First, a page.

walkitout (walkitout) wrote,

Hovenkamp, _The Antitrust Enterprise_ (kindle)

For a review of this book written by someone who actually appears to know what he's writing about, try this:


Altho I can't recommend the comments thread.

Law is law. If you try to make sense of it with reason or logic, you're bound to go astray. So Hovenkamp's historical approach is nice and he does a good job of presenting the politics and personalities involved without getting mean-spirited (which, if you stop to think about it for even two seconds in a row, is somewhat miraculous). He's a practical, pragmatic person, with a profound respect for the heavy-handedness of litigation and judicial decision making. If you have any idealism left in you about how the evils of blah corporation blah bleeping blah can be addressed by the court system, Hovenkamp'll do a pretty effective job of wringing that out of you.

Because the world has moved along a bit since Hovenkamp produced this book -- but not so long that we've forgotten the relevant changes -- the reader can judge for herself whether Hovenkamp's opinions on the Microsoft settlement make sense. If you aren't sure, and go looking at what other people said on the subject at the time, you might be surprised by just how careful Hovenkamp is in what he does say.

I picked this out because (a) the idea of reading anything by Bork made me feel, er, self-destructive and (b) I really wanted some kind of overview of antitrust from a legal/historical/policy perspective written by someone within the legal community.

I particularly was interested in an overview of antitrust policy and law because of the DOJ suit against 5 of the Big 6 publishers in the US and Apple. A lot of the commentary on the suit has focused on the effects of competition among retailers and/or publishers, rather than on the effects of competition on consumers. Hovenkamp simultaneously stays focused on the effects of competition on the end-consumer AND portrays in some detail how the legislative, judicial and policy aspects of antitrust have often instead focused on preserving a marketplace of many, small(er) competitive suppliers and/or retailers, assuming that without that populous marketplace, consumers will suffer. Current theory and practice assume that monopolies are relatively rare and may well be the result of a company or small number of companies which are doing exactly what consumers want at something very close to marginal cost.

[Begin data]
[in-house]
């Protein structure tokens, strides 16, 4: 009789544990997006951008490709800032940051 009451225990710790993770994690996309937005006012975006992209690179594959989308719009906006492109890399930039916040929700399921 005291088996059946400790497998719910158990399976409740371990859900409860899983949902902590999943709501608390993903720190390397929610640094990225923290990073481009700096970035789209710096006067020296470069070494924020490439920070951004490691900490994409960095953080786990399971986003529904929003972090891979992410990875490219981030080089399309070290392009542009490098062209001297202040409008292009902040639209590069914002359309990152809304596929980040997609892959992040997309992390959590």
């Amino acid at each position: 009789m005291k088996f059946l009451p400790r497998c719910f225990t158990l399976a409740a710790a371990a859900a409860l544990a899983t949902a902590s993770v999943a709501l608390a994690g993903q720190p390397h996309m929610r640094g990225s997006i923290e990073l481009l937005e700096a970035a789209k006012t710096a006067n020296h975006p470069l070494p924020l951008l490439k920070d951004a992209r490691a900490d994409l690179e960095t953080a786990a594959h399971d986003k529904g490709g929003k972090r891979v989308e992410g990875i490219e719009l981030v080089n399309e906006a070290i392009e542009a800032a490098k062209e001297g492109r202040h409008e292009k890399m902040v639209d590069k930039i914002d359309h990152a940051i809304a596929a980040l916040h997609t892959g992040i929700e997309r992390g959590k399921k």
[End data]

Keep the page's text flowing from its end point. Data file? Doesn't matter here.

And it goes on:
Hovenkamp in no way gets into how ceasing a multi-decade policy of protection for small companies has changed the economy in general. He _does_ spend a fair amount of time explaining how antitrust should not be used to handle things like unfair or stupid contracts (<-- not his words).

Reading Hovenkamp, I could hear in the back of my head a couple of libertarian friends/acquaintances getting extremely steamed. Partly about the content, application and history of Robinson-Pattman. Partly about Hovenkamp's reasoning about how per se rules _have_ been applied vs. how they should be applied. I could also hear a lot of social activist friends/acquaintances getting equally steamed about Hovenkamp cavalierly signing on to what brought us Wal-Mart. As I discussed what I was reading with R., we mostly were somewhat appalled about what used to happen and generally okay with the direction things are going and Hovenkamp's frameworks specifically (he's got an agenda, altho it's more obvious in some places than others).

I _particularly_ liked Hovenkamp on the subject of intellectual property and libertarians.

"For example, while extreme free marketers might rail at the excesses of regulation or antitrust, they tend to accept the system of intellectual property (IP) rights as if it were handed down from a mountaintop...Anyone who does not believe that the IP laws are a form of regulation has not read the federal intellectual property statues and the technical rules promulgated under them."

Perhaps the best thing about this statement (over and above how outrageously funny it is to anyone who has met this kind of libertarian), is that Hovenkamp recognizes that not all "extreme free marketers" make this error: he says "tend". I'd love to hear Hovenkamp go after people who think the bankruptcy laws aren't a form of government regulation, because I've run across them, too.

He's still right of center, and if you are a big believer in small business, he's likely to piss you off. But I thought he found a good route through an ugly thicket, and he covered the ground well.
Tags: book review, economics, politics
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